Transport Minister Steven Joyce is at State Highway 2 near Papamoa for the sod turning ceremony that marks the construction start of the Tauranga Eastern Link highway project.
Transport Minister Steven Joyce at Papamoa with other ministers and politicians for the ceremony.
This ceremony, occurring late Friday morning, is six months ahead of the original schedule because of the successful contractor's tender for the $335 million project.
A consortium led by Fulton Hogan, and including HEB Construction, Opus International Consultants, URS Corporation New Zealand, Peters and Cheung, and Bartley Consultants will build the Bay of Plenty's largest roading project.
The Fulton Hogan-led consortium won the contract due to its submissions on several features including price, innovation and their proposed construction programme which allowed initial works to begin almost immediately.
The tendered price for construction of $335 million represents a saving of $15 million or four per cent on original estimates.
The four lane highway will run from Te Maunga to Paengaroa and bypass Te Puke.
It will include 6km of existing highway from Te Maunga to Domain Road, and 17km of new highway to the junction of State Highway 2 and 33.
Tolls of $2 for cars and $5 for trucks will apply to the Te Puke bypass section from Domain Road to Paengaroa.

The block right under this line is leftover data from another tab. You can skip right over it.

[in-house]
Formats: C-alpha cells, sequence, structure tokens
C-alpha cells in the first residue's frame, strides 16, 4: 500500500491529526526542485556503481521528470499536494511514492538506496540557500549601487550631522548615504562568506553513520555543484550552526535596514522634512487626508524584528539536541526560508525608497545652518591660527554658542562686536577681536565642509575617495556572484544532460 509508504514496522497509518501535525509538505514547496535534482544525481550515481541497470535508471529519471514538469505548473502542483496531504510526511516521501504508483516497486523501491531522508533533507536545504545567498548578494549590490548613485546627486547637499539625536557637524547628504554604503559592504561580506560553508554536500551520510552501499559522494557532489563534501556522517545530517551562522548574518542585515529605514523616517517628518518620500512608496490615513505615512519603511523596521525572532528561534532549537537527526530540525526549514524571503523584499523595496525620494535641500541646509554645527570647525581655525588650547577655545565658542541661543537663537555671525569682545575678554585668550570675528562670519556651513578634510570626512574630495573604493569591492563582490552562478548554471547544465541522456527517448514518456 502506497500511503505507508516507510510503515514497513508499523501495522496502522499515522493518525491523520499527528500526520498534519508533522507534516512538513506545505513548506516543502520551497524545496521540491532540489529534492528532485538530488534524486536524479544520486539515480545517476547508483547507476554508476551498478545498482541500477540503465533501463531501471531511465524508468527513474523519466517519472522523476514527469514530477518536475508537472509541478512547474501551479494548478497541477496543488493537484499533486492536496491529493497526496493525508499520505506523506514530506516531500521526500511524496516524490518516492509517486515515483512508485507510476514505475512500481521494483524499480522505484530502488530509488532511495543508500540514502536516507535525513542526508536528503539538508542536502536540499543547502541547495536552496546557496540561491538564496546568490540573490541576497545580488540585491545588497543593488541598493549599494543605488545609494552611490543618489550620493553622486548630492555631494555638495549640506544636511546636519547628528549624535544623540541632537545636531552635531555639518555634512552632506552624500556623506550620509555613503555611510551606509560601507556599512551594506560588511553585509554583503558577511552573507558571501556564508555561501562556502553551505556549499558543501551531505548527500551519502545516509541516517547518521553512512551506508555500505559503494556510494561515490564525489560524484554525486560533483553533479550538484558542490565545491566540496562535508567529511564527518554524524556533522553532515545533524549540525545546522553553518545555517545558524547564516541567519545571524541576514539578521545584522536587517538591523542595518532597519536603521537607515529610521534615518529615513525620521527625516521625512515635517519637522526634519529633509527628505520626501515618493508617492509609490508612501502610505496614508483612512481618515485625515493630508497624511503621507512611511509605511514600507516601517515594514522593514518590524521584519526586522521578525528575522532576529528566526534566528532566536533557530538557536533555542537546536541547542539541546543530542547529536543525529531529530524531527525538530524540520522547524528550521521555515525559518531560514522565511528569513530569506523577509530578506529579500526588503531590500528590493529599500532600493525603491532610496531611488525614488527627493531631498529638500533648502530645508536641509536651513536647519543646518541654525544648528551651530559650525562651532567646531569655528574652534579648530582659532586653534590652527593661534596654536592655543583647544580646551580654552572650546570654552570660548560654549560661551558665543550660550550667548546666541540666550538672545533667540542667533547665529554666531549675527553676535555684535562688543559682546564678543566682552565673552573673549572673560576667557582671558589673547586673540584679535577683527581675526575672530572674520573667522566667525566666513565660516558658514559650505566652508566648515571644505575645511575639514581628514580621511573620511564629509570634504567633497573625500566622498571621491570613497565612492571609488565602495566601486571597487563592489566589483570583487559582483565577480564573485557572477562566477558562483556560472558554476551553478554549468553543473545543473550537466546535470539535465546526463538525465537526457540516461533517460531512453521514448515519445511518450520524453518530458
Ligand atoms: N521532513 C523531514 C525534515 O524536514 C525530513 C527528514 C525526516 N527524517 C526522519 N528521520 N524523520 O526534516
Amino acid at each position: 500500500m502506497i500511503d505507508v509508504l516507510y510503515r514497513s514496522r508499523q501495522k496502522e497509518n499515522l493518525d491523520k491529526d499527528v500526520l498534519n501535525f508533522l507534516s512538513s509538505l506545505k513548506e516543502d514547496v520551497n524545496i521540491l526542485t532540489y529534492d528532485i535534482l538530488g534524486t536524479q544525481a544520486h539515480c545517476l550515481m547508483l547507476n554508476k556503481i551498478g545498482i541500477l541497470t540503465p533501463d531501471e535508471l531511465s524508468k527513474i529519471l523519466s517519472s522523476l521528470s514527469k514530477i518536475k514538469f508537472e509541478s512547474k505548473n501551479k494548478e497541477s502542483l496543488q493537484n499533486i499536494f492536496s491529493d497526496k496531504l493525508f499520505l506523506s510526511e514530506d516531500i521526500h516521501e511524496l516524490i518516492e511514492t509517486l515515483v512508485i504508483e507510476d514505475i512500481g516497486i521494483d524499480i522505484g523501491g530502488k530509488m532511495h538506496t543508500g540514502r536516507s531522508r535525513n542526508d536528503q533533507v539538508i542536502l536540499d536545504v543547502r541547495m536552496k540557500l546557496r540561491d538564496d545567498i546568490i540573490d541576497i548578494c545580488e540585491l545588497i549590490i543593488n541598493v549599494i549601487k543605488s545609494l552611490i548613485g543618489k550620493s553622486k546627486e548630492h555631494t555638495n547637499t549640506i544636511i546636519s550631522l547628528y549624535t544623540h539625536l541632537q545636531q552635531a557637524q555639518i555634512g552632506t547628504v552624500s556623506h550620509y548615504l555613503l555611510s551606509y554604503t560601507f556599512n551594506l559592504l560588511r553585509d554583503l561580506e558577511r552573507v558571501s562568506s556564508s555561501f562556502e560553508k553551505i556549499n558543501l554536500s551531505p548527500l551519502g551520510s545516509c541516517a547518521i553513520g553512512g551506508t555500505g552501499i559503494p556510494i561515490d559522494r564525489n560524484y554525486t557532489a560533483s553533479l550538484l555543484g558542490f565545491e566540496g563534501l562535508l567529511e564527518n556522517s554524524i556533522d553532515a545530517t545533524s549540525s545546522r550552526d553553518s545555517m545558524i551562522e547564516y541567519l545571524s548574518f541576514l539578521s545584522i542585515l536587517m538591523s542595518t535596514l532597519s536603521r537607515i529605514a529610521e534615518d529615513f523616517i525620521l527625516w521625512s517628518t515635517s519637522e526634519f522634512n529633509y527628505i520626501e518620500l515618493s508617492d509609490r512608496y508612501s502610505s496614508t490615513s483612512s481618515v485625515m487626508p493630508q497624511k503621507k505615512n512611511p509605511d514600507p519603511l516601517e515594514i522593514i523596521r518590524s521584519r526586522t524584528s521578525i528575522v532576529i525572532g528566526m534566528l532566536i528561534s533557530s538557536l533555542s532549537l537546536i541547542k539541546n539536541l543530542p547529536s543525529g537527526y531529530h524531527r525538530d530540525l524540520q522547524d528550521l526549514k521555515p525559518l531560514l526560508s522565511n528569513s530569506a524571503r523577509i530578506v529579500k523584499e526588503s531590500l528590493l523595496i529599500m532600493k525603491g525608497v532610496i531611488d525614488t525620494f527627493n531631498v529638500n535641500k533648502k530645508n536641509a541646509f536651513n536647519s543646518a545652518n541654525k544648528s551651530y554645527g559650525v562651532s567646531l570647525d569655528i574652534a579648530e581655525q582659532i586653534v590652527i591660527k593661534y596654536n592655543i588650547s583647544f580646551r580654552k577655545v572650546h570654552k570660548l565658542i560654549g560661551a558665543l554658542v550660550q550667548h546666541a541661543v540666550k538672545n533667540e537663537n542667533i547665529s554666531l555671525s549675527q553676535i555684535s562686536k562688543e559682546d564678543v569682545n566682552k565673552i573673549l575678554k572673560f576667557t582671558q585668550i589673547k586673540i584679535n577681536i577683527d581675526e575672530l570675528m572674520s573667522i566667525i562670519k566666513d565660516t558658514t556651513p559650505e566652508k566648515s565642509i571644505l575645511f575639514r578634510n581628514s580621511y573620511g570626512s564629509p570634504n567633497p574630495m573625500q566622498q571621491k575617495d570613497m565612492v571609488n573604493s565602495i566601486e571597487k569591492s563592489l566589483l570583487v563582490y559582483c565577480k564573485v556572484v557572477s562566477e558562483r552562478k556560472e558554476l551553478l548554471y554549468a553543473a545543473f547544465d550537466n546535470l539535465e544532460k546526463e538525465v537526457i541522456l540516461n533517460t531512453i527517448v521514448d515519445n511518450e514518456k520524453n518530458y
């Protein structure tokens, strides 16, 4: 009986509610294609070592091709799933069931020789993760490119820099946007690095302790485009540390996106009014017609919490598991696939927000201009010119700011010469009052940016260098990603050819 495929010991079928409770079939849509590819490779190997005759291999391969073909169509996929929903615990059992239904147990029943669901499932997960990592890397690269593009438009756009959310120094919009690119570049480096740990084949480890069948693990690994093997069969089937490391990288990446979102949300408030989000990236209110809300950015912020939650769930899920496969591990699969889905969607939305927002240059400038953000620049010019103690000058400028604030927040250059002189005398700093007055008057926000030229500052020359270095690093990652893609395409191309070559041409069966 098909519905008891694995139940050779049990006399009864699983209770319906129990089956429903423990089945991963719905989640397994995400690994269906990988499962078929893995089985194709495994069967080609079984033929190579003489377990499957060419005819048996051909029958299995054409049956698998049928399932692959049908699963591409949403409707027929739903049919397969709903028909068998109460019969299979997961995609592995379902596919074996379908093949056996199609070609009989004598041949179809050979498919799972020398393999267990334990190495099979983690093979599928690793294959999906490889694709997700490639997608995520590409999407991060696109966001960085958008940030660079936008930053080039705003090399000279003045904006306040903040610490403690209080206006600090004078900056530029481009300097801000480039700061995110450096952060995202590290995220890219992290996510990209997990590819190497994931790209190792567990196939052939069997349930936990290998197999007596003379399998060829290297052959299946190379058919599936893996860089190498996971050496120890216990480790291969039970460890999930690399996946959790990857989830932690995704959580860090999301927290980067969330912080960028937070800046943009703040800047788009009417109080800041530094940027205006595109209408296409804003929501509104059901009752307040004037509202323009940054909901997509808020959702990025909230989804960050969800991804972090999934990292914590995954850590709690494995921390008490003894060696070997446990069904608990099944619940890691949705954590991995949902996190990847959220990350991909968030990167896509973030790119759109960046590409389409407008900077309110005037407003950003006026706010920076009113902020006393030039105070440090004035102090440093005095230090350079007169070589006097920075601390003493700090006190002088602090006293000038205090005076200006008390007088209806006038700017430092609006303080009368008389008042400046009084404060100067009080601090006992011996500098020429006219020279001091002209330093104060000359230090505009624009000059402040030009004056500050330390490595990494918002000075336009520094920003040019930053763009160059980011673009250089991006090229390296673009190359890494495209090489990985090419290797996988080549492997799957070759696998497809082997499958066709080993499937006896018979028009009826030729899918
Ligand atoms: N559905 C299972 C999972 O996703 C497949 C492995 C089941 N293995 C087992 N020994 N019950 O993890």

“We know there will be a lot of interest in the project as it gets underway and we'll be working hard to keep people informed of progress,” says New Zealand Transport Agency Regional Director Harry Wilson.
“This will include a dedicated website and an on-site visitor centre which is due to be opened next year.
“We are excited about what completing this project will mean for the Bay of Plenty and are grateful for the support of our local government partners.”
Construction will involve more than three million cubic metres of earthworks to build a 23km four lane median-divided highway. Construction is expected to take five to six years, depending on soil and weather conditions.
Transport Minister Steven Joyce says the Tauranga Eastern Link is a road of national significance because of the safety and productivity gains it will bring both regionally and nationally.
“It is estimated that on average 200 to 250 people will be working on the project at any given time over the next five years, with more jobs expected to be created or retained in support industries and the wider regional economy,” says Steven.
“In the longer term, the new road will boost productivity, improve access to the Port of Tauranga and greatly enhance safety.”
It's estimated that the new road reduce travel time for a return journey between Paengaroa and Te Maunga by 24 minutes.
“As well as shortening the journey for motorists and reducing transport costs for business, greater efficiencies and access to the Port of Tauranga will help increase the volume of exports and in turn the growth of the region.
“It will also bring significant safety gains on State Highway 2 between Tauranga and Paengaroa, which is ranked second worst in the country per kilometre for fatal and serious injury crashes by the KiwiRap programme.”
All going well, it is expected to open to traffic in 2016.